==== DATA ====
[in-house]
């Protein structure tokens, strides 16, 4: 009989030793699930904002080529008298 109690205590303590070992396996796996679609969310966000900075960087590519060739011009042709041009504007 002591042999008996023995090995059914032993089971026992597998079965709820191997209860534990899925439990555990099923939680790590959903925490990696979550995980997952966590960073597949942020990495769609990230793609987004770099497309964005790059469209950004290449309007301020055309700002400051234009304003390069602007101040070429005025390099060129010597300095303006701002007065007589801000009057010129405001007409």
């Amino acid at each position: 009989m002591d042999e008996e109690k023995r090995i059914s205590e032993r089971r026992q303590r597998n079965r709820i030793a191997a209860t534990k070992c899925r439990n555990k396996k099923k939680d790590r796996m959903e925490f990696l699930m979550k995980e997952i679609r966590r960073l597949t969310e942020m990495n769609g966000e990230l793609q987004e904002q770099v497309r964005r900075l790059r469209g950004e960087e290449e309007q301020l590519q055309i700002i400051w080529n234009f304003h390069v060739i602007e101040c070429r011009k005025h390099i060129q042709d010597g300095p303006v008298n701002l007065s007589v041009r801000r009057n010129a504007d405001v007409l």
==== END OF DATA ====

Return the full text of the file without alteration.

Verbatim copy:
[in-house]
């Protein structure tokens, strides 16, 4: 009989030793699930904002080529008298 109690205590303590070992396996796996679609969310966000900075960087590519060739011009042709041009504007 002591042999008996023995090995059914032993089971026992597998079965709820191997209860534990899925439990555990099923939680790590959903925490990696979550995980997952966590960073597949942020990495769609990230793609987004770099497309964005790059469209950004290449309007301020055309700002400051234009304003390069602007101040070429005025390099060129010597300095303006701002007065007589801000009057010129405001007409």
């Amino acid at each position: 009989m002591d042999e008996e109690k023995r090995i059914s205590e032993r089971r026992q303590r597998n079965r709820i030793a191997a209860t534990k070992c899925r439990n555990k396996k099923k939680d790590r796996m959903e925490f990696l699930m979550k995980e997952i679609r966590r960073l597949t969310e942020m990495n769609g966000e990230l793609q987004e904002q770099v497309r964005r900075l790059r469209g950004e960087e290449e309007q301020l590519q055309i700002i400051w080529n234009f304003h390069v060739i602007e101040c070429r011009k005025h390099i060129q042709d010597g300095p303006v008298n701002l007065s007589v041009r801000r009057n010129a504007d405001v007409l």